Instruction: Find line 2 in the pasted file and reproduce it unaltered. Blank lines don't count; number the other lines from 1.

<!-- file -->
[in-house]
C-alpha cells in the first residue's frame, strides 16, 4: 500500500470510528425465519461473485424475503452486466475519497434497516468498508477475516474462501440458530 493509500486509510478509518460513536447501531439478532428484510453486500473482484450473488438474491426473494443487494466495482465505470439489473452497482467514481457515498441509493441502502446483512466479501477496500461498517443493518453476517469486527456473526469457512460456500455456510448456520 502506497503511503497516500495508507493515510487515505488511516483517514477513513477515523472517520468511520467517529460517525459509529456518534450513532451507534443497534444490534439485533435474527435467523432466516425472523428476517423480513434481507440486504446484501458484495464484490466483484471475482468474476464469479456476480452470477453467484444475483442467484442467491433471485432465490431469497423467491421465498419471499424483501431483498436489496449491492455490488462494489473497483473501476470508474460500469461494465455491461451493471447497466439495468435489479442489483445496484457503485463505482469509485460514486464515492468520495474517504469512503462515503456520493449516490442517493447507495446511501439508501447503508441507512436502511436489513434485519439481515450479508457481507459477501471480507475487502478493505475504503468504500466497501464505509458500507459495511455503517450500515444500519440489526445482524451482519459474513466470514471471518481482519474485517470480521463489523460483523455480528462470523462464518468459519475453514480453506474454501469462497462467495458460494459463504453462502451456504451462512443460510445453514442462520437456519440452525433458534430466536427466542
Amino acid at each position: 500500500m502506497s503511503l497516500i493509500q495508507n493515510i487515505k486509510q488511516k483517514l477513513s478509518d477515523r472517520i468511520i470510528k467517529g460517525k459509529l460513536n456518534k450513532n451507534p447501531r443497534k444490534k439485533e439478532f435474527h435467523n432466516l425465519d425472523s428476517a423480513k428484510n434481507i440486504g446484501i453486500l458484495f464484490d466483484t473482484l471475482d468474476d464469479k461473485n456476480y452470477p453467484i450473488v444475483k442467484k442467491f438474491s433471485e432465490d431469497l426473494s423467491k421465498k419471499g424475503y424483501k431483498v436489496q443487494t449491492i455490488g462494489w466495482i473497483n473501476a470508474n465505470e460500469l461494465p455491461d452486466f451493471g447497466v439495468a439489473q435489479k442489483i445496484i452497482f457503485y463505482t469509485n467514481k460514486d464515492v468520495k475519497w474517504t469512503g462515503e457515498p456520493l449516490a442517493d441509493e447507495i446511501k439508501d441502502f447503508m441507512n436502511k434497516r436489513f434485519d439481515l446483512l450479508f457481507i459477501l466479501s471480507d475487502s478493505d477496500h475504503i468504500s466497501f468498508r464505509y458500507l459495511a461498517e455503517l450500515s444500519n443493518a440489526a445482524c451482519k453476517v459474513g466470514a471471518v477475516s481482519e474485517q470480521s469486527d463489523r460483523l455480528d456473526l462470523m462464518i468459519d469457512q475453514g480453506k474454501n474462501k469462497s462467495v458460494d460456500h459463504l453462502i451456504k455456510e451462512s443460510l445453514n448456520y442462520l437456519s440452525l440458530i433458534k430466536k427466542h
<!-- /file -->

C-alpha cells in the first residue's frame, strides 16, 4: 500500500470510528425465519461473485424475503452486466475519497434497516468498508477475516474462501440458530 493509500486509510478509518460513536447501531439478532428484510453486500473482484450473488438474491426473494443487494466495482465505470439489473452497482467514481457515498441509493441502502446483512466479501477496500461498517443493518453476517469486527456473526469457512460456500455456510448456520 502506497503511503497516500495508507493515510487515505488511516483517514477513513477515523472517520468511520467517529460517525459509529456518534450513532451507534443497534444490534439485533435474527435467523432466516425472523428476517423480513434481507440486504446484501458484495464484490466483484471475482468474476464469479456476480452470477453467484444475483442467484442467491433471485432465490431469497423467491421465498419471499424483501431483498436489496449491492455490488462494489473497483473501476470508474460500469461494465455491461451493471447497466439495468435489479442489483445496484457503485463505482469509485460514486464515492468520495474517504469512503462515503456520493449516490442517493447507495446511501439508501447503508441507512436502511436489513434485519439481515450479508457481507459477501471480507475487502478493505475504503468504500466497501464505509458500507459495511455503517450500515444500519440489526445482524451482519459474513466470514471471518481482519474485517470480521463489523460483523455480528462470523462464518468459519475453514480453506474454501469462497462467495458460494459463504453462502451456504451462512443460510445453514442462520437456519440452525433458534430466536427466542